A: The fast-casual segment of the restaurant industry is the fastest growing because of the affordability, convenience, and quality of products. The niche category of fast-­casual sushi is limited to only a handful of operators, but the market has tons of potential and opportunity.

In addition to our story, the differentiating factors for FUSIAN are our culture and our food. Our culture is unique and driven by personality instead of skill. We have set ourselves apart by hiring individuals who align with our core values and don’t base hiring decisions on professional experience alone.

Our sushi in Sushi in Schools program also differentiates us. We have established relationships with more than 33 schools where we serve fresh and wholesome sushi to students during the lunch period. This program is a win-win-win for the students, school districts, and FUSIAN as we aim to educate students on what’s worth eating and why while saving money for the schools.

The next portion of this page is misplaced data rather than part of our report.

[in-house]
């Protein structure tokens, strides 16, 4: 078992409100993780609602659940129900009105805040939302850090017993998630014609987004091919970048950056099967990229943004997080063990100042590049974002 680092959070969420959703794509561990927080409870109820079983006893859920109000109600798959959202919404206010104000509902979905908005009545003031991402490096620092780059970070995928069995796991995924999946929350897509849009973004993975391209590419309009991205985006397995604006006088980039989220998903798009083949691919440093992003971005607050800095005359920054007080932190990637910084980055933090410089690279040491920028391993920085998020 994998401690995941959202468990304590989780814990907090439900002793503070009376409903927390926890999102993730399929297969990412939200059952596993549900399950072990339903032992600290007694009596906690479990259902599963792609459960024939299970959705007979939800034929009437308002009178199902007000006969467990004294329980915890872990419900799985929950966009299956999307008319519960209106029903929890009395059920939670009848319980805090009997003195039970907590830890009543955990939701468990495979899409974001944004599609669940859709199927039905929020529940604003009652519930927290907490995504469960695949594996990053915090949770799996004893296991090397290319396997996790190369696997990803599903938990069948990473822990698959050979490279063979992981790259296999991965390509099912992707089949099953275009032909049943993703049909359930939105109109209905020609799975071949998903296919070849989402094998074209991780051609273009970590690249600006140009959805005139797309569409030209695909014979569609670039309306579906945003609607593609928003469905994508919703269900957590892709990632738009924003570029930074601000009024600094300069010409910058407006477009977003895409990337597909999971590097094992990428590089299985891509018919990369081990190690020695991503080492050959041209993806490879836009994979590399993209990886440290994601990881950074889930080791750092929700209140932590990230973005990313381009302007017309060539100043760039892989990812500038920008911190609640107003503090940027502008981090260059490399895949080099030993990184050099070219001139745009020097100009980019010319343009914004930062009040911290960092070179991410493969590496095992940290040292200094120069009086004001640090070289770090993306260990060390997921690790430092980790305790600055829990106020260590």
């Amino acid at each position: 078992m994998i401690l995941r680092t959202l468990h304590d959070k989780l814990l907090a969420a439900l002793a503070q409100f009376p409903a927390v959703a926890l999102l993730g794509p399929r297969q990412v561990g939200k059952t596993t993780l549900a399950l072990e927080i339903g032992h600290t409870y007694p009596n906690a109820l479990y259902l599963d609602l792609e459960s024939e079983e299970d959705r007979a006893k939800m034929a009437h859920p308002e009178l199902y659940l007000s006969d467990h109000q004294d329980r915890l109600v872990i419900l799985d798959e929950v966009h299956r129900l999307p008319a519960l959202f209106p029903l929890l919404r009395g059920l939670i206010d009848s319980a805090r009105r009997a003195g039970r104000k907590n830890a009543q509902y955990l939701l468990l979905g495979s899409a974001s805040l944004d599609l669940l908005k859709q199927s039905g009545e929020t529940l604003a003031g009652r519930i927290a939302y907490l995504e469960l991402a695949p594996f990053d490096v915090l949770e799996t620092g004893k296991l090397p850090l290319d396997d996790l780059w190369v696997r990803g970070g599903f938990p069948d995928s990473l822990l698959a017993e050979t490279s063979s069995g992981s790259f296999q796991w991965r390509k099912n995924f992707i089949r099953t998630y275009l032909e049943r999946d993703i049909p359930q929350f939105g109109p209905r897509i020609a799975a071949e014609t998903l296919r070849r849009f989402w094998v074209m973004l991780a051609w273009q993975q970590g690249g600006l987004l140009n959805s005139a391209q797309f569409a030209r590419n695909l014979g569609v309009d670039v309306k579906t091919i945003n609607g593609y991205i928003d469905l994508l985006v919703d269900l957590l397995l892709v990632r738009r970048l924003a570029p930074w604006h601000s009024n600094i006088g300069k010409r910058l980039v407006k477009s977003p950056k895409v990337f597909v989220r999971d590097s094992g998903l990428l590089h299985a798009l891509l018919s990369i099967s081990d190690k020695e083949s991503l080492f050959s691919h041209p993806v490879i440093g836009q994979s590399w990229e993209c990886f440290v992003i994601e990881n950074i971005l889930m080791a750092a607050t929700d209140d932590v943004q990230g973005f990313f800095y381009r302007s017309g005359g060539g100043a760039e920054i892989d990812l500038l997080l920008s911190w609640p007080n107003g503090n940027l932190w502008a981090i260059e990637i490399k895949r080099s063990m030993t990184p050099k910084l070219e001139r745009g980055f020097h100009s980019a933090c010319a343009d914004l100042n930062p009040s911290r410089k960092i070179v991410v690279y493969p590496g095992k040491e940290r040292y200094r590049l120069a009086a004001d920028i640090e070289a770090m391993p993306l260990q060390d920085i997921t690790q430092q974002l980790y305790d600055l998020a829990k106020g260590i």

Lastly, our food! We develop a new community of sushi lovers by challenging people’s perceptions of what sushi is in a fun and inviting way. The general belief is that sushi is “raw fish” but translated it refers to “seasoned rice.”

In addition to raw seafood options, we serve a variety of less traditional sushi options including roasted chicken, braised beef, roasted tofu and shrimp tempura which appeal to sushi novices and experts alike. We always tell people who say they don’t like sushi that if they like roasted chicken, vegetables and rice, they’ll love FUSIAN. So far no one has told us we were wrong.

At our core, in 10 years we hope to be the exact same: amazing people, serving amazing sushi, to amazing customers. The main difference we hope to see in 10 years is that we will have MORE people serving MORE sushi to MORE amazing customers! — Josh Weprin